Contrary to the group's statement, students in Prentiss County do have access to Level 5 schools: New Site, Hills Chapel, Marietta, and Wheeler in 2006-2007. Jumpertown was a Level 4 school and Thrasher a Level 3 school.
Finally, had one bothered to look at the Subject Area Test scores listed in the Daily Journal, he or she could have seen that the Prentiss County School District's scores were among the highest in the area.
Mitchell's failure to research the claims made by the suing parents was irresponsible.
In a county where tensions already run high, feelings have been hurt, and extended family relationships have been strained, the last thing we need is for a journalist's unnecessarily inflammatory article to be printed in our regional newspaper.
Kim Perry, EdS, NCSC
Brown's claims won't hold
water without evidence
“I have been followed, and there is proof that my cell phone was tapped,” Cindy Brown said.
What a crock! Brown makes these allegations yet offers no evidence to substantiate such claims.
Brown also claims, “City employees are afraid, nine out of ten employees fear losing their jobs or some other type of retaliation if they're seen with me, which explains the mileage I've racked up driving to out-of-town locations to meet with interview subjects.”
Again she offers no proof, neither will Brown provide documentation of previous ethics studies, say's “that's confidential.”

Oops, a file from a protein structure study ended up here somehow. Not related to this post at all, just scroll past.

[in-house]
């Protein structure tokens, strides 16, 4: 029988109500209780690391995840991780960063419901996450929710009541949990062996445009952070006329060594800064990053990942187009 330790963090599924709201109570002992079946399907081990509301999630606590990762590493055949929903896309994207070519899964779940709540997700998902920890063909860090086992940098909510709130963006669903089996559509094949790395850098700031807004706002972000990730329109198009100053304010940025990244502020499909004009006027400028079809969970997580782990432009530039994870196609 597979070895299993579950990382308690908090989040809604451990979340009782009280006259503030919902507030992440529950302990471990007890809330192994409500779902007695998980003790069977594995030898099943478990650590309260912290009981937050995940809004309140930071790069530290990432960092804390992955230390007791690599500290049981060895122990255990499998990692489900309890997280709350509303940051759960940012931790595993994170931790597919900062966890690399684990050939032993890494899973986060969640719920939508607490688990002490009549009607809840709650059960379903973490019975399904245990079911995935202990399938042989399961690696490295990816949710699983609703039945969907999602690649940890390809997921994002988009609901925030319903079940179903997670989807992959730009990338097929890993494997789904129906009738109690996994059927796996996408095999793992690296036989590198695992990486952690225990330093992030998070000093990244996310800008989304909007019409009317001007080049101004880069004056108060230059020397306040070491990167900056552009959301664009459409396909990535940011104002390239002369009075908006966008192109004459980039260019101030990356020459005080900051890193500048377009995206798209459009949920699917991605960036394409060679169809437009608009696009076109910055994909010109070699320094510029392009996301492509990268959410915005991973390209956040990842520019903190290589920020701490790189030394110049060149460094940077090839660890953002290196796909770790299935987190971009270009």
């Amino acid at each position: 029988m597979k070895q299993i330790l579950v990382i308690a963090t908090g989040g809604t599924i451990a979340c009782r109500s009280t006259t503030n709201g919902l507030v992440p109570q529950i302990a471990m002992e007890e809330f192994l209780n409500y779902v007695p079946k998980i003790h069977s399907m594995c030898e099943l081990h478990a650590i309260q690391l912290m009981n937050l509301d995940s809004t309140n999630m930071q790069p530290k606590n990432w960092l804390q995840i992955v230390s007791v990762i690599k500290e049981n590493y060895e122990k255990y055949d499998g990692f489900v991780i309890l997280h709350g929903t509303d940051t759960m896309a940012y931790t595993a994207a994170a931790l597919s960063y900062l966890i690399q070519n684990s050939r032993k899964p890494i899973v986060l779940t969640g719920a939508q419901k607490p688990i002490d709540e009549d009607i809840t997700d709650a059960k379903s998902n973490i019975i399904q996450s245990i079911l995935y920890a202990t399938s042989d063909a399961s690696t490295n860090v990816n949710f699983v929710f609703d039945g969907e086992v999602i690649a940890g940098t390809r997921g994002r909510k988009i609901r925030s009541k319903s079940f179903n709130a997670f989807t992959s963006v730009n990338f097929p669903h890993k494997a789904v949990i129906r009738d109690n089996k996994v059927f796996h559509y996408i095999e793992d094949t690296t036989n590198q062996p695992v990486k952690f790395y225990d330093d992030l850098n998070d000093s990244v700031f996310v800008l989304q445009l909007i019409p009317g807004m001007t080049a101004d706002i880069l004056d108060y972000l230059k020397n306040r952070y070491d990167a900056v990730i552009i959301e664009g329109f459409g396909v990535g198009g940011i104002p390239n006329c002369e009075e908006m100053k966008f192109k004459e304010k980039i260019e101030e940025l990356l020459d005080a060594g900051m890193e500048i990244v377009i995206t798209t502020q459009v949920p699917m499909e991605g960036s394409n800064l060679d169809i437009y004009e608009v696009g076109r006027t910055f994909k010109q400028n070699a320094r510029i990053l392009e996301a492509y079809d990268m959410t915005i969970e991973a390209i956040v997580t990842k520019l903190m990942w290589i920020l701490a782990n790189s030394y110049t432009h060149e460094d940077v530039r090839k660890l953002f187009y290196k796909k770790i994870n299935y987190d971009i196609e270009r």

How convenient! It is my opinion Cindy Brown has much experience in milking a situation for every cent she can squeeze. Our City Council says, “We are not going to give Cindy Brown a blank check.”
Surprise!, Council members, that's precisely what you've done.
E. Delano (Ed) Christian
Vegan' urges meat-free
diets against cruelty
I agree with Marty Russel's article (Aug. 22 column): “When it comes to animal abuse, we humans are species-ists'.”
Many believe dog fighting is an evil, barbaric blood sport, but we glance over our own contributions to animal suffering. While most of us couldn't stand to watch a dog fight, we don't mind eating the flesh of an animal that was killed in a slaughter house. We're so used to seeing a dog as a pet, while we view a cow as “food.” But both species can be just as loving and gentle. All animals deserve respect, but, unfortunately, many are treated cruelly.
I'm vegan, which means I don't eat meat, eggs, dairy -anything that comes from an animal. I also avoid animal products like leather, silk and wool. And I boycott animal acts such as circuses. I don't believe in harming animals for anything, especially when we already have so many alternatives.
I encourage anyone who is interested in making the world a better place for animals to consider a meat-free diet.